The First Step In Regulating Scooters Has Passed! What’s Next?
Monday in Indianapolis, Bill 1343 passed by an Indiana House committee requiring Motorized scooters to have license plates. Operators of motorized scooters would be required to register their vehicle with the Bureau of Motor Vehicles and pass a special examination testing their knowledge of traffic signs. The law would also prohibit these drivers from carrying passengers.
The committee voted unanimously Tuesday to forward the proposal to the full House for consideration. The bill sets a $17.30 charge for registering the scooters with the Bureau of Motor Vehicles and a $10 annual excise tax charge. The bill is now moving to the Indiana Senate for further action.
To me, several things are accomplished here. By registering their scooter, the owner will have a better chance of police locating their property should it ever be stolen. Also, it helps step up the responsibility factor for scooter riders. Those who have a valid automobile driver’s license and carry insurance on their vehicle most likely ride a scooter to save money on gas or wear and tear on the car/truck, etc. This group of people are used to going through the responsible process of being licensed and registered anyway. However, It’s likely to be a bit harder for the, what is probably, the majority of local scooter riders locally who use that mode of transportation because they have lost their license due to multiple DUI’s or other traffic infractions. If I were to play off of the stereotype, many in this group weren’t responsible enough to keep the privilege of possessing a vehicle operator’s license in the first place. I have question as to whether they will now take hold of this new responsibility of not only registering their vehicles plus taking a written exam.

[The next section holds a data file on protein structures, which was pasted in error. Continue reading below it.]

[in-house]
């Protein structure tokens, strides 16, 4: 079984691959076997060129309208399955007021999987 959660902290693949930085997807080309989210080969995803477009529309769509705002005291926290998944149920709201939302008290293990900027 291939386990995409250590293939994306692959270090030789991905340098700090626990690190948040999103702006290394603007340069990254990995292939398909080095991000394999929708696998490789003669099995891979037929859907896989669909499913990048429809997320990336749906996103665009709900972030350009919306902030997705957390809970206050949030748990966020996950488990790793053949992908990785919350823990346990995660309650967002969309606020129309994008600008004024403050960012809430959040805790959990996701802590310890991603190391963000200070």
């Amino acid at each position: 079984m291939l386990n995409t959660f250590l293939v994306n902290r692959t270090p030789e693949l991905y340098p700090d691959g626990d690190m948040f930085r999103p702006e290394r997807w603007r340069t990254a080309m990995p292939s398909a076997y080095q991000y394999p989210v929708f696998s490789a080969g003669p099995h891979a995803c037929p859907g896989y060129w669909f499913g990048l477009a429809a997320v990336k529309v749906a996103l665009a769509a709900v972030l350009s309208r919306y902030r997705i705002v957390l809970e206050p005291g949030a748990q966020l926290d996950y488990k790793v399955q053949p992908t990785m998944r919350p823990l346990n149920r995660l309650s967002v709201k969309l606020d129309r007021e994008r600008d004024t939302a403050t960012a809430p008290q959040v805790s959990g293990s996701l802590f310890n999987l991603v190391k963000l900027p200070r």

Lastly, I am not anti-scooter…I am against those who don’t adhere to traffic laws and respect other drivers. I would say the same thing about many of the operators of any vehicle on the roadways. Remember, having that driver’s license is a privilege, not a right.